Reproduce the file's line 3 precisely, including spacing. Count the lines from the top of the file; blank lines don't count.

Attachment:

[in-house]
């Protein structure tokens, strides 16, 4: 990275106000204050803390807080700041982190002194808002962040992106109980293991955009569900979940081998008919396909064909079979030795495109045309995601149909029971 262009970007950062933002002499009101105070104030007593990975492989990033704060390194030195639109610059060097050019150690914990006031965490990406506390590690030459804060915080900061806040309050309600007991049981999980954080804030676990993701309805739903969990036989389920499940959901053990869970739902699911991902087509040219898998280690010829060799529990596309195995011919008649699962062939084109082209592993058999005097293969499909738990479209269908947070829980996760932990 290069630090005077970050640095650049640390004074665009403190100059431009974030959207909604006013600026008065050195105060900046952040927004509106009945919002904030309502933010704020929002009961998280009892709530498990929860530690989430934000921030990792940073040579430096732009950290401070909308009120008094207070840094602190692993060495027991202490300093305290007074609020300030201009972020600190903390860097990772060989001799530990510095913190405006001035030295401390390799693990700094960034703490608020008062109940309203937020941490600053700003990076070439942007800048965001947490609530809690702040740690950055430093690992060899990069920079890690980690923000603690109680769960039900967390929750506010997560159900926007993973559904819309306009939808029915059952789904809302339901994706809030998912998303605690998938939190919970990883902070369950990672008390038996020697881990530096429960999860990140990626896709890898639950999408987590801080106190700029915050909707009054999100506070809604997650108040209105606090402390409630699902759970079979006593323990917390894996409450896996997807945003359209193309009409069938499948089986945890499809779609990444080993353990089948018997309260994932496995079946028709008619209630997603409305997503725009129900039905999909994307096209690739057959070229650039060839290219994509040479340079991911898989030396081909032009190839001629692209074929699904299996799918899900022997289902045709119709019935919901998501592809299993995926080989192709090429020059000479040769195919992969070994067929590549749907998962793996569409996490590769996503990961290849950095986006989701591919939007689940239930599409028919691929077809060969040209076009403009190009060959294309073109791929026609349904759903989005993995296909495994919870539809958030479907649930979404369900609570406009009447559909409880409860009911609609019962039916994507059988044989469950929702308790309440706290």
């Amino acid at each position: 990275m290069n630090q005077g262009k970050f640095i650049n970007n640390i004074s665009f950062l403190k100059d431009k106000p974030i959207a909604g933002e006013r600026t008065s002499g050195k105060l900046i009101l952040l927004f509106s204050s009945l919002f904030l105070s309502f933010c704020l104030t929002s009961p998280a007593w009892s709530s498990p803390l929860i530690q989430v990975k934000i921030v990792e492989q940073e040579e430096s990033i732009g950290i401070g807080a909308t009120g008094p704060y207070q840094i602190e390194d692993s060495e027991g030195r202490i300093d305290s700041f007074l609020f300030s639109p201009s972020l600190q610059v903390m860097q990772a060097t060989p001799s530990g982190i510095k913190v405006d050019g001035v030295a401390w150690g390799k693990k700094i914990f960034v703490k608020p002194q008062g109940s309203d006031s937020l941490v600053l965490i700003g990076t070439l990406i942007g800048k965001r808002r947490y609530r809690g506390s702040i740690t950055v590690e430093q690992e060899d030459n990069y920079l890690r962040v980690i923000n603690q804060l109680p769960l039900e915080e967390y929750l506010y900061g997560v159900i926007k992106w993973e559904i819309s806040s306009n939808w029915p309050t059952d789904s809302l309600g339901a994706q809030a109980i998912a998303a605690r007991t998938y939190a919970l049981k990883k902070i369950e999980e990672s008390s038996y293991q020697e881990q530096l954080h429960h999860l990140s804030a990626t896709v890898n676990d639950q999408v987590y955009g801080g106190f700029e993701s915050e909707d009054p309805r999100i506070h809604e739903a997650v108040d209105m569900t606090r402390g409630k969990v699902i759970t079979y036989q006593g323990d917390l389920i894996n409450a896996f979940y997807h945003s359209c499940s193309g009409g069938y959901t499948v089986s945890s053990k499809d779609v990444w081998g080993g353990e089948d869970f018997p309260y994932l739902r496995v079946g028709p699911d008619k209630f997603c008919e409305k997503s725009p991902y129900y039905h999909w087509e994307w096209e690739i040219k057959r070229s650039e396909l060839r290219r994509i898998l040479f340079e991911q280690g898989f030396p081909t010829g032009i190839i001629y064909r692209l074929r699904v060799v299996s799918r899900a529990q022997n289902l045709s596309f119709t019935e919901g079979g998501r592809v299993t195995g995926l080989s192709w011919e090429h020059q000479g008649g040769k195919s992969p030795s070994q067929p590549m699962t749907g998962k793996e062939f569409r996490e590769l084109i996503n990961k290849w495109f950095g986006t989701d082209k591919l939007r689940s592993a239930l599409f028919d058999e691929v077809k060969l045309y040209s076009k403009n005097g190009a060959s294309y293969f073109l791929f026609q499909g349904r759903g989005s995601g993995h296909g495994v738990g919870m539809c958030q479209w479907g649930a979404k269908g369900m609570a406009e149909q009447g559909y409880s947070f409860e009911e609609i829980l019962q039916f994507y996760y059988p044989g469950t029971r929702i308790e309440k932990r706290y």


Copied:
């Amino acid at each position: 990275m290069n630090q005077g262009k970050f640095i650049n970007n640390i004074s665009f950062l403190k100059d431009k106000p974030i959207a909604g933002e006013r600026t008065s002499g050195k105060l900046i009101l952040l927004f509106s204050s009945l919002f904030l105070s309502f933010c704020l104030t929002s009961p998280a007593w009892s709530s498990p803390l929860i530690q989430v990975k934000i921030v990792e492989q940073e040579e430096s990033i732009g950290i401070g807080a909308t009120g008094p704060y207070q840094i602190e390194d692993s060495e027991g030195r202490i300093d305290s700041f007074l609020f300030s639109p201009s972020l600190q610059v903390m860097q990772a060097t060989p001799s530990g982190i510095k913190v405006d050019g001035v030295a401390w150690g390799k693990k700094i914990f960034v703490k608020p002194q008062g109940s309203d006031s937020l941490v600053l965490i700003g990076t070439l990406i942007g800048k965001r808002r947490y609530r809690g506390s702040i740690t950055v590690e430093q690992e060899d030459n990069y920079l890690r962040v980690i923000n603690q804060l109680p769960l039900e915080e967390y929750l506010y900061g997560v159900i926007k992106w993973e559904i819309s806040s306009n939808w029915p309050t059952d789904s809302l309600g339901a994706q809030a109980i998912a998303a605690r007991t998938y939190a919970l049981k990883k902070i369950e999980e990672s008390s038996y293991q020697e881990q530096l954080h429960h999860l990140s804030a990626t896709v890898n676990d639950q999408v987590y955009g801080g106190f700029e993701s915050e909707d009054p309805r999100i506070h809604e739903a997650v108040d209105m569900t606090r402390g409630k969990v699902i759970t079979y036989q006593g323990d917390l389920i894996n409450a896996f979940y997807h945003s359209c499940s193309g009409g069938y959901t499948v089986s945890s053990k499809d779609v990444w081998g080993g353990e089948d869970f018997p309260y994932l739902r496995v079946g028709p699911d008619k209630f997603c008919e409305k997503s725009p991902y129900y039905h999909w087509e994307w096209e690739i040219k057959r070229s650039e396909l060839r290219r994509i898998l040479f340079e991911q280690g898989f030396p081909t010829g032009i190839i001629y064909r692209l074929r699904v060799v299996s799918r899900a529990q022997n289902l045709s596309f119709t019935e919901g079979g998501r592809v299993t195995g995926l080989s192709w011919e090429h020059q000479g008649g040769k195919s992969p030795s070994q067929p590549m699962t749907g998962k793996e062939f569409r996490e590769l084109i996503n990961k290849w495109f950095g986006t989701d082209k591919l939007r689940s592993a239930l599409f028919d058999e691929v077809k060969l045309y040209s076009k403009n005097g190009a060959s294309y293969f073109l791929f026609q499909g349904r759903g989005s995601g993995h296909g495994v738990g919870m539809c958030q479209w479907g649930a979404k269908g369900m609570a406009e149909q009447g559909y409880s947070f409860e009911e609609i829980l019962q039916f994507y996760y059988p044989g469950t029971r929702i308790e309440k932990r706290y």